Saving money can be intimidating — I totally get it. Welcome to the club, my friend. Keeping an eye on your budgeting and expenses is one of those markers of adulthood that you don't even want to think about, like, at all, let alone actually do. But the thing is, learning how to train your brain to save money may be a lot simpler than you'd expect. The first step, according to the results of a new study, is to recognize what your brain's initial impulses are when it comes to money in general. Spoiler: Your noggin isn't exactly that keen on putting money away, either (I know, I'm sorry).
The new study, which comes from Cornell University and has been published in the scientific journal Nature Communications, suggests that the human brain has an actual bias toward earning money, which apparently translates to you being a lot more concerned with making cash dollars than saving cash dollars. Ugh.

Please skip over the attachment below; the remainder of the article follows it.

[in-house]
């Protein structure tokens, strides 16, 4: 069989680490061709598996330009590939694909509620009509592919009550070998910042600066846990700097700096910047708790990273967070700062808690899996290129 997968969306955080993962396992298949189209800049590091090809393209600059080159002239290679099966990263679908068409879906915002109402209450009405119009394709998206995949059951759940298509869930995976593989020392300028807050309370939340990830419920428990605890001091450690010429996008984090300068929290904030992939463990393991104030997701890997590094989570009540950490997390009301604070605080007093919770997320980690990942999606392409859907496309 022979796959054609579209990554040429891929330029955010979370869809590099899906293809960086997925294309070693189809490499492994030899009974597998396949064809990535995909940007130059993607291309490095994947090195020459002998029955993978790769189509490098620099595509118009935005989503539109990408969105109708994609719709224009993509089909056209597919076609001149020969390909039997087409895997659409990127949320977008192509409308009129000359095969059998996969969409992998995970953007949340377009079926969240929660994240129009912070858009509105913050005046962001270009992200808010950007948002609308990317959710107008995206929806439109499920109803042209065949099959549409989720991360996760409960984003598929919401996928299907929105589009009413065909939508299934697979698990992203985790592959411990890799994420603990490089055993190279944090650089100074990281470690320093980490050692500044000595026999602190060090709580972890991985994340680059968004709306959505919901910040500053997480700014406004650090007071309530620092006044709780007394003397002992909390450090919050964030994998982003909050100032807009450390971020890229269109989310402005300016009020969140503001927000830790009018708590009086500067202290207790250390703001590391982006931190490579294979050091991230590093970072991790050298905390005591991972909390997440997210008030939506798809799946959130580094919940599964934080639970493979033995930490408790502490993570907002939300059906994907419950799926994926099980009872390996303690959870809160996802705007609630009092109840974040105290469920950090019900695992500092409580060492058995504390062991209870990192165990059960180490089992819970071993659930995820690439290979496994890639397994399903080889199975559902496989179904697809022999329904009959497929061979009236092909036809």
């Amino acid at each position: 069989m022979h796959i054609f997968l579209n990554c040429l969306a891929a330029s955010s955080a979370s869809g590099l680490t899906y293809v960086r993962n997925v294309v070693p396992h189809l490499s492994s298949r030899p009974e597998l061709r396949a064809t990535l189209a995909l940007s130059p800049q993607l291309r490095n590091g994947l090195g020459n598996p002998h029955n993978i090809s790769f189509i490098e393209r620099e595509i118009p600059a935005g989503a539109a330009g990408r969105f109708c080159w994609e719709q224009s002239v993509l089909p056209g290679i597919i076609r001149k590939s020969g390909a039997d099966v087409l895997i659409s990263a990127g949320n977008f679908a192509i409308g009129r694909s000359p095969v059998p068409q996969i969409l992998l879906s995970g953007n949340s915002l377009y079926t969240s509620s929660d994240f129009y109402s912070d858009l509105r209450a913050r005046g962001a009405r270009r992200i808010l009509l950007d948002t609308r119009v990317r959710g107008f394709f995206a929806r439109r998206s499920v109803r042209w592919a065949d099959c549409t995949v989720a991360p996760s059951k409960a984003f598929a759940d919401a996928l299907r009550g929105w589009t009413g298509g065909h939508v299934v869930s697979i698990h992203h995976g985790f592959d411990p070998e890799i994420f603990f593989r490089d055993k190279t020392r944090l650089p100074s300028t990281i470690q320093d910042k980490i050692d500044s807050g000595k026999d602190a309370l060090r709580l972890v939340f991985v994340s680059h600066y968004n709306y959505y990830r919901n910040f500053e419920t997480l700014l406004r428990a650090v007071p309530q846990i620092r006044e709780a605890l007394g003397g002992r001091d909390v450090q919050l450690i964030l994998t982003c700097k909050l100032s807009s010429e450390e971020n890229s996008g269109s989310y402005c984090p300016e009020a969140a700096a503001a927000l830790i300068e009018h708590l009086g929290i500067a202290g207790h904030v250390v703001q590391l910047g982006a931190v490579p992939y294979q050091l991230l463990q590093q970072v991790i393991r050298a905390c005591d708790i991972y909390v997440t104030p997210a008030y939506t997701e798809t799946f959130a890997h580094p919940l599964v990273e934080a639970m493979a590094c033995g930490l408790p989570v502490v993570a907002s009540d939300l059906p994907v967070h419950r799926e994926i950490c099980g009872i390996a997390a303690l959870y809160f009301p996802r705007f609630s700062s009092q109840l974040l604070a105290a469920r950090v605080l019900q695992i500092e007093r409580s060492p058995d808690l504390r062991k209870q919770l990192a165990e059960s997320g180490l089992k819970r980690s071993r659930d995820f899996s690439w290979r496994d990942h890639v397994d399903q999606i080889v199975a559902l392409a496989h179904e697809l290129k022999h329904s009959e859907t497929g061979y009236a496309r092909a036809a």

Fundamentally it comes down to this: saving is less valuable to our brains, which devote less attentional resources to it. It’s more than a financial problem of making ends meet. Our brains find saving more difficult to attend to.
Though he wasn't involved in this particular study, John Assaraf, a brain researcher, behavioral expert, and author of the new book Innercise: The New Science to Unlock Your Brain's Hidden Power, says this Cornell research really hits the nail on the head when it comes to the difficulties we humans have with saving money. "The brain loves to create habits so it can save energy," he tells Elite Dailyin an email. "It’s a lot easier to automatically carry out familiar tasks without thinking about them than it is to innovate."
In other words, if you're someone who's, you know, not great at saving money, then those habits you've already formed around your finances are likely keeping you from seeing new solutions to your budgeting woes.
So listen, if this all sounds uncomfortably familiar, first of all, same. But seriously, according to Assaraf, it's absolutely possible to transform your mindset about money, regardless of who you are or what your financial situation currently looks like. Here are some of his suggestions.